Antibodies are glycoproteins belonging to the immunoglobulin superfamily; the terms antibody and immunoglobulin are often used interchangeably.Antibodies are typically made of basic structural units—each with two large heavy chains and two small light chains. There are several different types of antibody heavy chains, and several different kinds of antibodies, which are grouped into different isotypes based on which heavy chain they possess. Five different antibody isotypes are known in mammals, which perform different roles, and help direct the appropriate immune response for each different type of foreign object they encounter.
Though the general structure of all antibodies is very similar, a small region at the tip of the protein is extremely variable, allowing millions of antibodies with slightly different tip structures, or antigen-binding sites, to exist. This region is known as the hypervariable region. Each of these variants can bind to a different antigen.This enormous diversity of antibodies allows the immune system to recognize an equally wide variety of antigens.The large and diverse population of antibodies is generated by random combinations of a set of gene segments that encode different antigen-binding sites (or paratopes), followed by random mutations in this area of the antibody gene, which create further diversity. Antibody genes also re-organize in a process called class switching that changes the base of the heavy chain to another, creating a different isotype of the antibody that retains the antigen-specific variable region. This allows a single antibody to be used by several different parts of the immune system.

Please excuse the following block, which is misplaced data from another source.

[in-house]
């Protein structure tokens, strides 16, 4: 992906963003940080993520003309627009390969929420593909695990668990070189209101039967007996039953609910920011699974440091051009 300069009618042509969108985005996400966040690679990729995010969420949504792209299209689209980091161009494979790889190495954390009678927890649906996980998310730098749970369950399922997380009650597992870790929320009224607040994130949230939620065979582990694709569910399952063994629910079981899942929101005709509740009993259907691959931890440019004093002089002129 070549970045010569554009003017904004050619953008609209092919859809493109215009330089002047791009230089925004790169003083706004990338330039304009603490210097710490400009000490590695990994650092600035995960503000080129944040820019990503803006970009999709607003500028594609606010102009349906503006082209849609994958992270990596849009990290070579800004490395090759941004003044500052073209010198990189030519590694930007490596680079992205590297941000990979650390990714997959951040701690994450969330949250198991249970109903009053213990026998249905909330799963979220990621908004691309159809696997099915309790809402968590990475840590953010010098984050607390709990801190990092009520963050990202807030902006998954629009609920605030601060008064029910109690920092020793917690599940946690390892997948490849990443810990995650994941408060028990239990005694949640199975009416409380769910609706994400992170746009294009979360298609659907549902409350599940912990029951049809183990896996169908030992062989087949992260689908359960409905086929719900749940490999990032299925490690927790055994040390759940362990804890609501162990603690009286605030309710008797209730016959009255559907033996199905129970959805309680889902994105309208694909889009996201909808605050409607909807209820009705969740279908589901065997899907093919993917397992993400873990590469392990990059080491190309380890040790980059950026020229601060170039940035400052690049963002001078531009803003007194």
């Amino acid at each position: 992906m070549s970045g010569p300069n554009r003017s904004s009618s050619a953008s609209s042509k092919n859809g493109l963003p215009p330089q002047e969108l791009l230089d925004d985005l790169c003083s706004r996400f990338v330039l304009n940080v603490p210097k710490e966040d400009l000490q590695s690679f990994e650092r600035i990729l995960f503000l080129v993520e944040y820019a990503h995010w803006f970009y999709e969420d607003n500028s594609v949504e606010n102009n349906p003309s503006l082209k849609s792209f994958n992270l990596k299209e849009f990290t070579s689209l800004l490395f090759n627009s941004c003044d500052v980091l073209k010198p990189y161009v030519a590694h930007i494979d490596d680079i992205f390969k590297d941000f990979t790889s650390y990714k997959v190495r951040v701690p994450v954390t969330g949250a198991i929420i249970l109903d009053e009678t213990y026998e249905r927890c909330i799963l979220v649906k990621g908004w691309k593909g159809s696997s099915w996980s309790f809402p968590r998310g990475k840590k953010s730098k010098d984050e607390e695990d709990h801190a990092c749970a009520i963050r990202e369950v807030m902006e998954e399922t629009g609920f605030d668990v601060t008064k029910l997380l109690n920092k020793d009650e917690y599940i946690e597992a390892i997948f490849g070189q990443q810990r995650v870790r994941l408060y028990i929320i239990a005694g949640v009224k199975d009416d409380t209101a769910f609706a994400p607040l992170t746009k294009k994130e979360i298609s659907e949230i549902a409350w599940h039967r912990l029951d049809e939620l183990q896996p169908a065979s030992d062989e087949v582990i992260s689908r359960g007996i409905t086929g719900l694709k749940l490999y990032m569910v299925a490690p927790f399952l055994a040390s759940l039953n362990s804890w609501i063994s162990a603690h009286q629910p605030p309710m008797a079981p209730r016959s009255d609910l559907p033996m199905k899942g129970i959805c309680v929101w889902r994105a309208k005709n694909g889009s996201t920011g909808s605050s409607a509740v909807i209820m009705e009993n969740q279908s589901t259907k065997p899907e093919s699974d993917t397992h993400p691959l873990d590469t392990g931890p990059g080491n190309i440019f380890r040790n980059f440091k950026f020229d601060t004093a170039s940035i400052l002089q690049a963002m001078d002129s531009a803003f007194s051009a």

Related Tags : antibody production , antibody manufacturing